Developing and Promoting Monitoring and Evaluation Indicators, Tools and Resources
As part of its global leadership role in monitoring, evaluation and research (MER), MCHIP works with others to identify gaps in the available resources for conducting MNCH MER such as indicator compendia, M&E guidance documents, assessment toolkits, and Monitoring and Evaluation (M&E) training resources. In turn, MCHIP identifies opportunities to work with critical global partners—such as the World Health Organization (WHO) and other USAID implementing agencies—to contribute to the development of new indicators, data collection tools and other resources to address these gaps.
For example, MCHIP has initiated a new effort to work with the WHO and others to identify “benchmark indicators” for maternal health that can be integrated into national health management information systems (HMIS), and MCHIP is represented in the Millennium Development Goal Countdown Coverage Working Group. MCHIP also participates in ongoing efforts of M&E technical working groups to review MNCH indicators used nationally representative household surveys—such as USAID’s Demographic and Health Survey (DHS) and Malaria Indicator Survey (MIS), and the UNICEF-supported Multiple-Indicator Cluster Survey (MICS)—and provides recommendations for improving them and testing new indicators as appropriate.
MCHIP has further supported the development of toolkits and frameworks that address M&E of MNCH interventions and services, including:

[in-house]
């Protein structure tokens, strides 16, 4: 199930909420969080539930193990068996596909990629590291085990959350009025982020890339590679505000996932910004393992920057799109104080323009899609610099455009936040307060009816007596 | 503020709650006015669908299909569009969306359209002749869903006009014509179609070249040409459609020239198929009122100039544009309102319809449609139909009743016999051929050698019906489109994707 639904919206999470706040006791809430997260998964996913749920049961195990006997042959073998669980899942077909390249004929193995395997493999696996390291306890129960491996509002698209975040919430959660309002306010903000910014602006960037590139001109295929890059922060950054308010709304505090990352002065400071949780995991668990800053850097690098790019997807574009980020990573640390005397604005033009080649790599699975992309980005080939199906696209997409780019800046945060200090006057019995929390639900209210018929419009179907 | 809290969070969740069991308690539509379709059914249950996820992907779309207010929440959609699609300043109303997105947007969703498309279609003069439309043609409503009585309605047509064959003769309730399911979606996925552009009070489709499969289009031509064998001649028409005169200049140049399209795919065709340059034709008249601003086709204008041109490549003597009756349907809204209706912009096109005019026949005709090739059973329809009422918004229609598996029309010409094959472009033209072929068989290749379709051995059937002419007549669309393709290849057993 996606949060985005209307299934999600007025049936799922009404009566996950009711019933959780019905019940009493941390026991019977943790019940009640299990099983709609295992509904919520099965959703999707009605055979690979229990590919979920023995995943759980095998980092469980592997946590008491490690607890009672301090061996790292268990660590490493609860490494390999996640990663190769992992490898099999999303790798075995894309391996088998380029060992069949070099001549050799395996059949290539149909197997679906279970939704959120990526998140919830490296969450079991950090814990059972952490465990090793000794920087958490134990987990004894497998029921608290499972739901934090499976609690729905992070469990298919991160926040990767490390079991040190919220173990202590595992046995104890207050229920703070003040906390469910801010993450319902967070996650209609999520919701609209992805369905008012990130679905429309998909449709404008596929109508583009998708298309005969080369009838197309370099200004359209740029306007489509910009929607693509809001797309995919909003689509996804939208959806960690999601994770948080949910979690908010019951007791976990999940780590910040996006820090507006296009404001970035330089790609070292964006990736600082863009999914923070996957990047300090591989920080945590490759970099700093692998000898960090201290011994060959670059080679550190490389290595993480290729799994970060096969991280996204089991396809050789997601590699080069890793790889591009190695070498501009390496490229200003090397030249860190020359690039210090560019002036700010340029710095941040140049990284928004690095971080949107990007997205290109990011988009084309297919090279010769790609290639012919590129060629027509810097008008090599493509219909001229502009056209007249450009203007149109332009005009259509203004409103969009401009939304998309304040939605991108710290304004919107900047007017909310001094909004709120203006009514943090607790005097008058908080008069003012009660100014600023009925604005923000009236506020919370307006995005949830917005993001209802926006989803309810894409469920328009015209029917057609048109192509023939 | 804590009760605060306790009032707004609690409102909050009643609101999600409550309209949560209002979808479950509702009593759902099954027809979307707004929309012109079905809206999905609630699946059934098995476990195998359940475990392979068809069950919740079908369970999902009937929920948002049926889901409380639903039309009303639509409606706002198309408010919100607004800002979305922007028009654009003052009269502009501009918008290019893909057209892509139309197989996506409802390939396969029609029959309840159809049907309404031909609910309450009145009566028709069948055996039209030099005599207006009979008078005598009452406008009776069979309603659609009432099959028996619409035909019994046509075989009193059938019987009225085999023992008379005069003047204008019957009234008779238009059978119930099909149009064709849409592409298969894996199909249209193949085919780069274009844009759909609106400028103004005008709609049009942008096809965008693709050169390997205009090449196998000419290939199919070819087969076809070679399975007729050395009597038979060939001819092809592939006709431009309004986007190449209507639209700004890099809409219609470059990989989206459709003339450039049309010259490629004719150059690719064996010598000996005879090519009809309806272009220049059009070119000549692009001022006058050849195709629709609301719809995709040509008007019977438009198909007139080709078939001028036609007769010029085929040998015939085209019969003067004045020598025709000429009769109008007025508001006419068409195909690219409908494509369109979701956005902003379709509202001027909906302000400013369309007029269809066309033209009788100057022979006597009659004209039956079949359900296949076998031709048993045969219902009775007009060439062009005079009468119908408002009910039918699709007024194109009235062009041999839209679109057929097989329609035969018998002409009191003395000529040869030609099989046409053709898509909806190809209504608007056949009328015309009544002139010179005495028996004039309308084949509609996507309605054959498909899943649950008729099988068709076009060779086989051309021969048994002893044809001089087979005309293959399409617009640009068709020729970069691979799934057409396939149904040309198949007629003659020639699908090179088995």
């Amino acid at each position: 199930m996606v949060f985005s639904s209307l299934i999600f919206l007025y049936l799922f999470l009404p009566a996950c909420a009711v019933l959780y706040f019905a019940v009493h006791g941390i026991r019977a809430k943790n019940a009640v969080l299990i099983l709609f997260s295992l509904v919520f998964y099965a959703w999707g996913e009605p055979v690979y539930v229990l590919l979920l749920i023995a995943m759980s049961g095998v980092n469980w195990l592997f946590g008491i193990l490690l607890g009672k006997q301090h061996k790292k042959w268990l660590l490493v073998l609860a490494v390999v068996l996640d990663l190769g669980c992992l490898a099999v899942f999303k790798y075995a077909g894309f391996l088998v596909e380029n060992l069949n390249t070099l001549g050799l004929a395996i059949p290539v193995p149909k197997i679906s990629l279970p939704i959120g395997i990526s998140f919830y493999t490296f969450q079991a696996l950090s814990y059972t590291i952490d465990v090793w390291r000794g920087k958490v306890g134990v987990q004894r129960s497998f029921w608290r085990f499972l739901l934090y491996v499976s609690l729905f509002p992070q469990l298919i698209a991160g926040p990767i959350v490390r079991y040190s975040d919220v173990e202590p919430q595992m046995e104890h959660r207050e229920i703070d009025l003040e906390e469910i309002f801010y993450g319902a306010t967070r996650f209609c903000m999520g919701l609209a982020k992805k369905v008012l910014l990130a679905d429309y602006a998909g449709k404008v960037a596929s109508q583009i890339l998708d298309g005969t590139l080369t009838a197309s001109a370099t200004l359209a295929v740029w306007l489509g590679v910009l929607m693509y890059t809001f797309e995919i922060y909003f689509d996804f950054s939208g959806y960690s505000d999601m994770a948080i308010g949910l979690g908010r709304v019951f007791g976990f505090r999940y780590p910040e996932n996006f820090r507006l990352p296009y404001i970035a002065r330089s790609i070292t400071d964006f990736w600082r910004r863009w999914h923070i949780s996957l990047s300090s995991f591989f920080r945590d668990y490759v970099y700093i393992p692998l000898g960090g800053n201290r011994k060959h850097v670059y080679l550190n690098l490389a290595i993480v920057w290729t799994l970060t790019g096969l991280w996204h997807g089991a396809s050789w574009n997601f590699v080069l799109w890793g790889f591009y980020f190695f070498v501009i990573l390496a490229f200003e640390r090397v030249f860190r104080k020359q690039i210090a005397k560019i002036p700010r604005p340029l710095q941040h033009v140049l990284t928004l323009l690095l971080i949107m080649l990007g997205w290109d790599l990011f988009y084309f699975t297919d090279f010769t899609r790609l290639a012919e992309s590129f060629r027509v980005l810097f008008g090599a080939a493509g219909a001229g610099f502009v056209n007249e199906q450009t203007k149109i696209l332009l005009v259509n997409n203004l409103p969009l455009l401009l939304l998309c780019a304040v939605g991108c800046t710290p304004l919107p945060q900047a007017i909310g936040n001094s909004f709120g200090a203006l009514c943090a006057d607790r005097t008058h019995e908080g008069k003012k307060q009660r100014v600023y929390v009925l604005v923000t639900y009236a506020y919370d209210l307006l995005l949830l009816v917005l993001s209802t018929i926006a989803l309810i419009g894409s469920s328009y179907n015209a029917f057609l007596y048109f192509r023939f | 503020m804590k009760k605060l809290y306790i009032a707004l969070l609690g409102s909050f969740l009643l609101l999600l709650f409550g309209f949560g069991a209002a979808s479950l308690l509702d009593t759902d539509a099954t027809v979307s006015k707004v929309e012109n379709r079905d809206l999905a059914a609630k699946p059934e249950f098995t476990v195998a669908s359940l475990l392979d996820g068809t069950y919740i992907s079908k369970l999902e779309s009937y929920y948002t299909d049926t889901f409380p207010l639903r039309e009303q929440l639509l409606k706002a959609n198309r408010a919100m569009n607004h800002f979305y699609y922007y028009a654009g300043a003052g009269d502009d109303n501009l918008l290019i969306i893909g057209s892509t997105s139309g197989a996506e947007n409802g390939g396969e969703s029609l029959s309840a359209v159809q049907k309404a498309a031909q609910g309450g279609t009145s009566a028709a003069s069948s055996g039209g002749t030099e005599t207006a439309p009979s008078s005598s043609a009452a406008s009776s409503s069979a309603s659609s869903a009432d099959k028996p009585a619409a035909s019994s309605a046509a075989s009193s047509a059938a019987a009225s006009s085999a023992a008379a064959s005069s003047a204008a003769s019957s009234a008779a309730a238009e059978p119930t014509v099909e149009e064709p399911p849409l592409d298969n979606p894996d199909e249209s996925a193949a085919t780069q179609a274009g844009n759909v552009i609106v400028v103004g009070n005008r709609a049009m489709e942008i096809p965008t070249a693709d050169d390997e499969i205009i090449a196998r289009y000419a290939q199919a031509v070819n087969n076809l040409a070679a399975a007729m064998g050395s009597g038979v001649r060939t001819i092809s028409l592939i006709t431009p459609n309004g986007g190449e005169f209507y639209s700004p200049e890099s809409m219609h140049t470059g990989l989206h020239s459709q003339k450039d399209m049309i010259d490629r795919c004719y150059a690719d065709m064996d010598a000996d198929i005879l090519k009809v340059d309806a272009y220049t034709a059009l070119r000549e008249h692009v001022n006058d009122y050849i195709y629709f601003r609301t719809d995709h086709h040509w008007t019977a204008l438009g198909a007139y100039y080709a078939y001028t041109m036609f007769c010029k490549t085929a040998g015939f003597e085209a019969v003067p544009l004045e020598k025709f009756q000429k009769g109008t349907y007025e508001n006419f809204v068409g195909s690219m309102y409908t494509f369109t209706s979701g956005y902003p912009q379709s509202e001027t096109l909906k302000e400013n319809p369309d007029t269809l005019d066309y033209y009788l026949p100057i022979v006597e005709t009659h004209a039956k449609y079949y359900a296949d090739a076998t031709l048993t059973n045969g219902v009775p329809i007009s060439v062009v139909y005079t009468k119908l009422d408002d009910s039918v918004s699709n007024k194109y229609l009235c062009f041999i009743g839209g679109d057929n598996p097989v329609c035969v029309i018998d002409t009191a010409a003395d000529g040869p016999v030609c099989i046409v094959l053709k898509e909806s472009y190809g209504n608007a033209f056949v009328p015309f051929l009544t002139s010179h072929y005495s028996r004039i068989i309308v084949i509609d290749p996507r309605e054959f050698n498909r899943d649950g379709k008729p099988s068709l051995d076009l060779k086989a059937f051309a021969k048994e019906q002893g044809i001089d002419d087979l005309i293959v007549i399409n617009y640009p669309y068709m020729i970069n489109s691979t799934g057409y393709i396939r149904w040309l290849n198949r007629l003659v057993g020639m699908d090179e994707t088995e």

Leading the development of the quality of care for prevention and management of common maternal and newborn complications (QoC MNC) facility survey, which has been implemented in five countries;
Contributing to the development of the toolkit for community case management of childhood illness (which includes a major focus on indicators);
Assisting with the Helping Babies Breathe implementation guide (addressing resuscitation for neonatal asphyxia), which has an M&E section; and
Working on the MCHIP prevention of postpartum hemorrhage and pre-eclampsia/eclampsia toolkits, which both have M&E sections.
In addition to toolkits, MCHIP has created new frameworks for analysis of secondary and qualitative data pertaining to malaria in pregnancy (MIP) programming and health systems strengthening intended to generate practical information for use by policy makers and program planners in low resource settings.
MCHIP has also revised and/or supported application of data collection tools developed or maintained by MCHIP partners in collaboration with others, such as the CORE Group and USAID. Examples of these tools are the Knowledge, Practices and Coverage survey (KPC); the Lives Saved Tool (LiST) the Rapid Health Facility Assessment tool (R-HFA); the MAMAN framework questionnaire; the Sustainability Framework; DHS-based quintile analysis (equity measure); GIS; and Participatory Learning and Action (PLA) tools. MCHIP works to ensure that these tools are up-to-date, reflecting state-of-the-art technical content and that they are consistent with the Common Evaluation Framework, the LiST, the MDGs, and information needed by USAID.